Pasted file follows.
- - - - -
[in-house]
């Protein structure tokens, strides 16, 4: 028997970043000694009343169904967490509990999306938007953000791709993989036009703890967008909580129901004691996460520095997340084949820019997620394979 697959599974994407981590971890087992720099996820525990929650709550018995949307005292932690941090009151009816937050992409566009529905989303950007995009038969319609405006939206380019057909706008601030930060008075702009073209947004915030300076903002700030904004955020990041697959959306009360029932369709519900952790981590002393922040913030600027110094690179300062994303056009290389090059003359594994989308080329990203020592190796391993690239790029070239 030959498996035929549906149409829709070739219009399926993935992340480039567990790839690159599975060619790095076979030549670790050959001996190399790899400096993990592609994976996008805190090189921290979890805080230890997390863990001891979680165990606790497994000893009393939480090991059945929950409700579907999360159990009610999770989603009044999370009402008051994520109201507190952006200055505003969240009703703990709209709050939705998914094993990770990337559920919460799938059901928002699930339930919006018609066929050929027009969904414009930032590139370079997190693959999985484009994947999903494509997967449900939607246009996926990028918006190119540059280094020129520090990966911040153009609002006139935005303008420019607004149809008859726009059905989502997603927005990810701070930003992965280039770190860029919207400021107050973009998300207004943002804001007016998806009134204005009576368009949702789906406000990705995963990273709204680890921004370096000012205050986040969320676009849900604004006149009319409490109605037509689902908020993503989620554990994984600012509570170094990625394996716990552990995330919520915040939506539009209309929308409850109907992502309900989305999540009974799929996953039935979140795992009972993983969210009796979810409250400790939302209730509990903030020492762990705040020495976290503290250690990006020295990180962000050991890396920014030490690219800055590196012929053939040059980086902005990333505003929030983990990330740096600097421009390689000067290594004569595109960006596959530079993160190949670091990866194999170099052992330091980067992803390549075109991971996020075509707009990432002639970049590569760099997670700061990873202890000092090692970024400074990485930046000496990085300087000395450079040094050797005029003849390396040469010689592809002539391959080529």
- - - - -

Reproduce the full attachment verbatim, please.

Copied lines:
[in-house]
């Protein structure tokens, strides 16, 4: 028997970043000694009343169904967490509990999306938007953000791709993989036009703890967008909580129901004691996460520095997340084949820019997620394979 697959599974994407981590971890087992720099996820525990929650709550018995949307005292932690941090009151009816937050992409566009529905989303950007995009038969319609405006939206380019057909706008601030930060008075702009073209947004915030300076903002700030904004955020990041697959959306009360029932369709519900952790981590002393922040913030600027110094690179300062994303056009290389090059003359594994989308080329990203020592190796391993690239790029070239 030959498996035929549906149409829709070739219009399926993935992340480039567990790839690159599975060619790095076979030549670790050959001996190399790899400096993990592609994976996008805190090189921290979890805080230890997390863990001891979680165990606790497994000893009393939480090991059945929950409700579907999360159990009610999770989603009044999370009402008051994520109201507190952006200055505003969240009703703990709209709050939705998914094993990770990337559920919460799938059901928002699930339930919006018609066929050929027009969904414009930032590139370079997190693959999985484009994947999903494509997967449900939607246009996926990028918006190119540059280094020129520090990966911040153009609002006139935005303008420019607004149809008859726009059905989502997603927005990810701070930003992965280039770190860029919207400021107050973009998300207004943002804001007016998806009134204005009576368009949702789906406000990705995963990273709204680890921004370096000012205050986040969320676009849900604004006149009319409490109605037509689902908020993503989620554990994984600012509570170094990625394996716990552990995330919520915040939506539009209309929308409850109907992502309900989305999540009974799929996953039935979140795992009972993983969210009796979810409250400790939302209730509990903030020492762990705040020495976290503290250690990006020295990180962000050991890396920014030490690219800055590196012929053939040059980086902005990333505003929030983990990330740096600097421009390689000067290594004569595109960006596959530079993160190949670091990866194999170099052992330091980067992803390549075109991971996020075509707009990432002639970049590569760099997670700061990873202890000092090692970024400074990485930046000496990085300087000395450079040094050797005029003849390396040469010689592809002539391959080529």